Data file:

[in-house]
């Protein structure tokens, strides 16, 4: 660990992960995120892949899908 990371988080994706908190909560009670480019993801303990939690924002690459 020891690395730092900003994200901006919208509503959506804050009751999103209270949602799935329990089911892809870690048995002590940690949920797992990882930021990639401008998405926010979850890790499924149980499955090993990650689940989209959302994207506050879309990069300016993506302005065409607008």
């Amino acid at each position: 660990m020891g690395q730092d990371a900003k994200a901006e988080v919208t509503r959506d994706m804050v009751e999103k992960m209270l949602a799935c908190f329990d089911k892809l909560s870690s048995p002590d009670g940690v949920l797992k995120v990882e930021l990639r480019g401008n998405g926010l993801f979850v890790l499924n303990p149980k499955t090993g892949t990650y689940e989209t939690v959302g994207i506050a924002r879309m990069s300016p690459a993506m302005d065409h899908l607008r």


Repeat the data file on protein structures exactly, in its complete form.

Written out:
[in-house]
């Protein structure tokens, strides 16, 4: 660990992960995120892949899908 990371988080994706908190909560009670480019993801303990939690924002690459 020891690395730092900003994200901006919208509503959506804050009751999103209270949602799935329990089911892809870690048995002590940690949920797992990882930021990639401008998405926010979850890790499924149980499955090993990650689940989209959302994207506050879309990069300016993506302005065409607008």
């Amino acid at each position: 660990m020891g690395q730092d990371a900003k994200a901006e988080v919208t509503r959506d994706m804050v009751e999103k992960m209270l949602a799935c908190f329990d089911k892809l909560s870690s048995p002590d009670g940690v949920l797992k995120v990882e930021l990639r480019g401008n998405g926010l993801f979850v890790l499924n303990p149980k499955t090993g892949t990650y689940e989209t939690v959302g994207i506050a924002r879309m990069s300016p690459a993506m302005d065409h899908l607008r």